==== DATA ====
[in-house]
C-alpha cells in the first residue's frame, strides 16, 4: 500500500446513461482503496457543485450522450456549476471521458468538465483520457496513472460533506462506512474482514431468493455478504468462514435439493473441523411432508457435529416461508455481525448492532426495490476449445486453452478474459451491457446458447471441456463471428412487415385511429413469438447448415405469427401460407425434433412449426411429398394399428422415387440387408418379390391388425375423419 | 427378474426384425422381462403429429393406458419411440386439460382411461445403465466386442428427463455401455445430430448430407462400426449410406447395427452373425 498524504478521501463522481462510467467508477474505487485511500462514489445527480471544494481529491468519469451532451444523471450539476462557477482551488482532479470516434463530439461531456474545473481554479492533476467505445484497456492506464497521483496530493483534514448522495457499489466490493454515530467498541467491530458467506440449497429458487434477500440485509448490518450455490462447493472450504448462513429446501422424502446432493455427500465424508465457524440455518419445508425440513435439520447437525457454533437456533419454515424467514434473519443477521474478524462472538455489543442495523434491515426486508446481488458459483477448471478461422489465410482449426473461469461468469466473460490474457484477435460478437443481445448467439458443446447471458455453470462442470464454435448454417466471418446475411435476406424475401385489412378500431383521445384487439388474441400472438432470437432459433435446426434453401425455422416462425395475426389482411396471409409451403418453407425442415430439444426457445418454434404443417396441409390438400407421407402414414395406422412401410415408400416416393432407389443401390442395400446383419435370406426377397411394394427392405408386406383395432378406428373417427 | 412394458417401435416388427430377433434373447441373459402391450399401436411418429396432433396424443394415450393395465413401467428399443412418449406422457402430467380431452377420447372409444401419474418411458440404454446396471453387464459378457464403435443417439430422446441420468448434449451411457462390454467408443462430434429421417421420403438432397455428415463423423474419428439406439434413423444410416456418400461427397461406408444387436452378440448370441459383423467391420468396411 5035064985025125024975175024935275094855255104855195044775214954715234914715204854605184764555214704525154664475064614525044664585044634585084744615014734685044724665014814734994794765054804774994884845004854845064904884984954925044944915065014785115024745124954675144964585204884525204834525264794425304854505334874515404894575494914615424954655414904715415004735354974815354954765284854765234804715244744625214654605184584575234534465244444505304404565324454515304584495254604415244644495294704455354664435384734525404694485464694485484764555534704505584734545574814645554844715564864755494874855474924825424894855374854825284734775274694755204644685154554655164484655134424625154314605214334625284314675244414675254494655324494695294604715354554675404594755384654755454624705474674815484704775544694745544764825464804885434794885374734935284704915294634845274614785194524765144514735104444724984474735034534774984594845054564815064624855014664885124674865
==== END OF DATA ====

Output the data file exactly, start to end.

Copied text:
[in-house]
C-alpha cells in the first residue's frame, strides 16, 4: 500500500446513461482503496457543485450522450456549476471521458468538465483520457496513472460533506462506512474482514431468493455478504468462514435439493473441523411432508457435529416461508455481525448492532426495490476449445486453452478474459451491457446458447471441456463471428412487415385511429413469438447448415405469427401460407425434433412449426411429398394399428422415387440387408418379390391388425375423419 | 427378474426384425422381462403429429393406458419411440386439460382411461445403465466386442428427463455401455445430430448430407462400426449410406447395427452373425 498524504478521501463522481462510467467508477474505487485511500462514489445527480471544494481529491468519469451532451444523471450539476462557477482551488482532479470516434463530439461531456474545473481554479492533476467505445484497456492506464497521483496530493483534514448522495457499489466490493454515530467498541467491530458467506440449497429458487434477500440485509448490518450455490462447493472450504448462513429446501422424502446432493455427500465424508465457524440455518419445508425440513435439520447437525457454533437456533419454515424467514434473519443477521474478524462472538455489543442495523434491515426486508446481488458459483477448471478461422489465410482449426473461469461468469466473460490474457484477435460478437443481445448467439458443446447471458455453470462442470464454435448454417466471418446475411435476406424475401385489412378500431383521445384487439388474441400472438432470437432459433435446426434453401425455422416462425395475426389482411396471409409451403418453407425442415430439444426457445418454434404443417396441409390438400407421407402414414395406422412401410415408400416416393432407389443401390442395400446383419435370406426377397411394394427392405408386406383395432378406428373417427 | 412394458417401435416388427430377433434373447441373459402391450399401436411418429396432433396424443394415450393395465413401467428399443412418449406422457402430467380431452377420447372409444401419474418411458440404454446396471453387464459378457464403435443417439430422446441420468448434449451411457462390454467408443462430434429421417421420403438432397455428415463423423474419428439406439434413423444410416456418400461427397461406408444387436452378440448370441459383423467391420468396411 5035064985025125024975175024935275094855255104855195044775214954715234914715204854605184764555214704525154664475064614525044664585044634585084744615014734685044724665014814734994794765054804774994884845004854845064904884984954925044944915065014785115024745124954675144964585204884525204834525264794425304854505334874515404894575494914615424954655414904715415004735354974815354954765284854765234804715244744625214654605184584575234534465244444505304404565324454515304584495254604415244644495294704455354664435384734525404694485464694485484764555534704505584734545574814645554844715564864755494874855474924825424894855374854825284734775274694755204644685154554655164484655134424625154314605214334625284314675244414675254494655324494695294604715354554675404594755384654755454624705474674815484704775544694745544764825464804885434794885374734935284704915294634845274614785194524765144514735104444724984474735034534774984594845054564815064624855014664885124674865